In a village called Borgaon Gondi in Wardha, Maharashtra, almost half the female population is anaemic. The residents aren’t poor nor do they lack access to food. However, because they have no clue about proper nutrition and what their bodies need in order to be healthy, they face weakness and fatigue brought on by anemia. Discrimination against women and children, in the form of not prioritizing their needs, also plays role. This is a situation that is all too common in India.
According to Times of India, the M S Swaminathan Research Foundation (MSSRF), based in Chennai, has been working to change this for the past 8-10 years. MSSRF claims that in two years, women and children in Borgaon, as well as four other villages where the foundation is active, will have normal haemoglobin levels. The foundation hopes that the villagers will also be better aware of nutrition requirements.
The foundation promotes strategies for economic growth and sustainable social and environmental development. MSSRF provided free seeds and saplings to the farmers in the villages for individual as well as community gardens and general agriculture. It also educates the people on agriculture and nutrition. One 47-year old woman in the village said, “I don’t understand what anaemic means but I am happy that they say eating fresh leafy vegetables will not make us feel as weak as we would earlier.”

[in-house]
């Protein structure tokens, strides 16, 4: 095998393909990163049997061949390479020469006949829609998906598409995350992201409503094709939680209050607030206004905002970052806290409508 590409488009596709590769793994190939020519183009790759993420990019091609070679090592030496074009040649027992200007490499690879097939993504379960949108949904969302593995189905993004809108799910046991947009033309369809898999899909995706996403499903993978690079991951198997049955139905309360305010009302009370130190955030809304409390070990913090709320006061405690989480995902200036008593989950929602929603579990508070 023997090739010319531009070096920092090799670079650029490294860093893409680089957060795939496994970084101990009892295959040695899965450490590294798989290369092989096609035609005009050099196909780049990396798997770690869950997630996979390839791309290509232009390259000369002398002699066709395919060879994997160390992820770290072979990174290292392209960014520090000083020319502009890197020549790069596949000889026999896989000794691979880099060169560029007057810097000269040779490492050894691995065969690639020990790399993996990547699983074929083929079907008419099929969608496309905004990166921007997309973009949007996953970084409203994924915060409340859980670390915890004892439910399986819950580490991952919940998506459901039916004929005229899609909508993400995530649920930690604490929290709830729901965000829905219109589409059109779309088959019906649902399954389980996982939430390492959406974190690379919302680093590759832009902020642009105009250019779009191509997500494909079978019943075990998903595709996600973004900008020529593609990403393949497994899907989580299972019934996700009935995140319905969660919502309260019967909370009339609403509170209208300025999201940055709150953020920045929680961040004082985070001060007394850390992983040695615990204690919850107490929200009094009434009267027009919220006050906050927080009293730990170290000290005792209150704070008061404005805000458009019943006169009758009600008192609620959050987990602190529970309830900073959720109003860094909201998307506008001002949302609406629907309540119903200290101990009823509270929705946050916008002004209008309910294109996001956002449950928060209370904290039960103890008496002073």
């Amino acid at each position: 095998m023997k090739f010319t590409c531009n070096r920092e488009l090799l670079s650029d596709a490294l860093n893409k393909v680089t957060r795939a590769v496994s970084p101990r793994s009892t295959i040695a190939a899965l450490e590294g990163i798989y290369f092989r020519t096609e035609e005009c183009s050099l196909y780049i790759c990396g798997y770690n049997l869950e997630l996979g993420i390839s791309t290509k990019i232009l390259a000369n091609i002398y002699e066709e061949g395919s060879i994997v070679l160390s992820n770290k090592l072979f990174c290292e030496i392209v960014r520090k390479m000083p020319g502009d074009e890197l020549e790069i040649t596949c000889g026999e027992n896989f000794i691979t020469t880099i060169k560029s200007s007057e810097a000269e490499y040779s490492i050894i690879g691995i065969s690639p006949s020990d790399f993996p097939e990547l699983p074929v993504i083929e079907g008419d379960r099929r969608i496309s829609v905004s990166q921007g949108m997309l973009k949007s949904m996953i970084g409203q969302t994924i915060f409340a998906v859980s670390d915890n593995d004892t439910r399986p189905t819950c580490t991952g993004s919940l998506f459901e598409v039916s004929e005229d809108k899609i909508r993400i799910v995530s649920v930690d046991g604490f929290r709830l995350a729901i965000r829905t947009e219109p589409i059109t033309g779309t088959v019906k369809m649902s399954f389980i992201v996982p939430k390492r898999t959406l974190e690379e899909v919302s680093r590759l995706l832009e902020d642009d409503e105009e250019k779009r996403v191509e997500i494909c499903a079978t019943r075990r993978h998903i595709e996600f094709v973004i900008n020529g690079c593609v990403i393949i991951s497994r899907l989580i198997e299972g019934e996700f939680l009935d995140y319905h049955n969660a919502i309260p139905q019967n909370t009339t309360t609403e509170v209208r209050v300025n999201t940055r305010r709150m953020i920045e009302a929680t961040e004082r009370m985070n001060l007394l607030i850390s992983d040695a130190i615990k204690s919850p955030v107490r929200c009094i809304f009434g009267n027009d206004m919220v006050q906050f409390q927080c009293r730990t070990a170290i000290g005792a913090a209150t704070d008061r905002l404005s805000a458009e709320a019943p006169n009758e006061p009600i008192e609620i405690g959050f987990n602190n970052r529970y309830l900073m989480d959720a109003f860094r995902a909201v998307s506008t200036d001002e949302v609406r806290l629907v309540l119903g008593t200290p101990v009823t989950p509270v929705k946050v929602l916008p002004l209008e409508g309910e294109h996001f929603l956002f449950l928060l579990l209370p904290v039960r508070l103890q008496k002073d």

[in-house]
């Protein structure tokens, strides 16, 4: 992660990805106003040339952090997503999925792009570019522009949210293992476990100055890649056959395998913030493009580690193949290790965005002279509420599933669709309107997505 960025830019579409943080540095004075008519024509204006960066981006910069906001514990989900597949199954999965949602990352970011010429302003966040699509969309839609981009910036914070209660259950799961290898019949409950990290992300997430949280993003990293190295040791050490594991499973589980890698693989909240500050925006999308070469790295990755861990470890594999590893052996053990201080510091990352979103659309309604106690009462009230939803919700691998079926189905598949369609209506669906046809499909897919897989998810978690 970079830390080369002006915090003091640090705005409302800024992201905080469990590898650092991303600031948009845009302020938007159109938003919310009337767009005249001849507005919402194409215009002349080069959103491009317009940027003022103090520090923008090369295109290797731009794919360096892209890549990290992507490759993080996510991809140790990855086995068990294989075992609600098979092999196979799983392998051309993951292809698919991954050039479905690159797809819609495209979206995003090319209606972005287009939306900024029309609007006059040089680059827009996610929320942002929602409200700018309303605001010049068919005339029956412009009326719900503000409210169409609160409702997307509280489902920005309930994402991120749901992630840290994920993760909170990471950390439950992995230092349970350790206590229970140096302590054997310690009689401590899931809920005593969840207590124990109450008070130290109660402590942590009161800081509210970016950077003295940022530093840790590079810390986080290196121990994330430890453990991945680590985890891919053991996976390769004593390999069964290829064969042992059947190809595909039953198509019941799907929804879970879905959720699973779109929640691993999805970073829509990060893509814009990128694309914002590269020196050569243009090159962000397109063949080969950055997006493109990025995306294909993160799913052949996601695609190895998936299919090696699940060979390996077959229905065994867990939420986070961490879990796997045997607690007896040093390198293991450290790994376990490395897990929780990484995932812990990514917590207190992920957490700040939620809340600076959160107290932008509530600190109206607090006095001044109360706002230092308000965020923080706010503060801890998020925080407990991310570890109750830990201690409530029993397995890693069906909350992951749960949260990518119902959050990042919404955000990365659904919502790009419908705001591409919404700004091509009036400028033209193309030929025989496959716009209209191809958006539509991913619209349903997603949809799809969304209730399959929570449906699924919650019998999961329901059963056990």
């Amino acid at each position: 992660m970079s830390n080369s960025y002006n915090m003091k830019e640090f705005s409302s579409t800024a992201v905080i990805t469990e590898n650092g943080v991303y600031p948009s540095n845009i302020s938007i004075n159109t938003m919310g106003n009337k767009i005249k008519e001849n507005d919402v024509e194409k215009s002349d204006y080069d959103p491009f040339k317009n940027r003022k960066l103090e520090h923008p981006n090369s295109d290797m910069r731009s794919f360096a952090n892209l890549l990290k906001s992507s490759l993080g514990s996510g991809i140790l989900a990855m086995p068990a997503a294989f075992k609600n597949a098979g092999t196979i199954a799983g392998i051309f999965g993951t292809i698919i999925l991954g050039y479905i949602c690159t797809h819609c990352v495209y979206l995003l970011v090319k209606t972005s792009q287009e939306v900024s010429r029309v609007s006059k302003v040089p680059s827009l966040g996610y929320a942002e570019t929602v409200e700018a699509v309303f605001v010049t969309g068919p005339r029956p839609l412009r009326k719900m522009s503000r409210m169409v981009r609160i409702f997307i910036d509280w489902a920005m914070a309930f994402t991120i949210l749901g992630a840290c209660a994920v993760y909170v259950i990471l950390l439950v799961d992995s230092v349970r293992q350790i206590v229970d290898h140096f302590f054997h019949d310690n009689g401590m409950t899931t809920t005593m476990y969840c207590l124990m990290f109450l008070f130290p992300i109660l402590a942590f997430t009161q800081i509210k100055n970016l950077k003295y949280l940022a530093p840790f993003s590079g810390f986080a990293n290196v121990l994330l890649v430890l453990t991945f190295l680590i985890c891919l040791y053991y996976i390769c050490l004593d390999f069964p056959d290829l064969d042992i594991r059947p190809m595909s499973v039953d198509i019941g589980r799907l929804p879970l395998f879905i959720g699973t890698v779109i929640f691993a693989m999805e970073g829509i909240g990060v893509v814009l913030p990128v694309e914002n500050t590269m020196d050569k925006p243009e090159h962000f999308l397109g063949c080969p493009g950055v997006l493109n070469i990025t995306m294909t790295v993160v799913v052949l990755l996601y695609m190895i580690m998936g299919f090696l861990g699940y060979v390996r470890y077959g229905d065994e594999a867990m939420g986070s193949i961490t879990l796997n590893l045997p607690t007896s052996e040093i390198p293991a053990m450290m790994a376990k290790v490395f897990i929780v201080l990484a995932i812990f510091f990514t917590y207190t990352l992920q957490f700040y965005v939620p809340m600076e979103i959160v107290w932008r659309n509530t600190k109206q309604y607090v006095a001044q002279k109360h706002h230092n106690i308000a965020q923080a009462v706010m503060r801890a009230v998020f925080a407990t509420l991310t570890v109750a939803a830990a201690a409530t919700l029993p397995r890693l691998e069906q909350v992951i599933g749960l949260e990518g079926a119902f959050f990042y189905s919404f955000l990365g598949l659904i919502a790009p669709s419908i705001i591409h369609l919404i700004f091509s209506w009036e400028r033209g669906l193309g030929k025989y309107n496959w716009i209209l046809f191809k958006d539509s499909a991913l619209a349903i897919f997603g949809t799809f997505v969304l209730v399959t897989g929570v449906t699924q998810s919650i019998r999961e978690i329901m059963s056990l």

A community garden has also been set up in the village to provide work for women in the area. So in addition to their own crop, they also supplement their diet with fruits and vegetables from the shared area.
“The concept of vegetable cultivation is not new, but we never knew what vegetables should be grown and their importance. With MSSRF intervention we are more aware now. We produced enough to sell some of it and have some money for the women,” said Kalpana Madavi, another woman associated with the project.
While actions such as these are worth praising , the question is how scalable are the efforts? Moreover, the pace of change seems unnecessarily slow. Couldn’t the women have taken iron supplements to fight anemia while building up their gardens? Perhaps the ToI reporter would have asked more questions if the trip hadn’t been organized by MSSRF.
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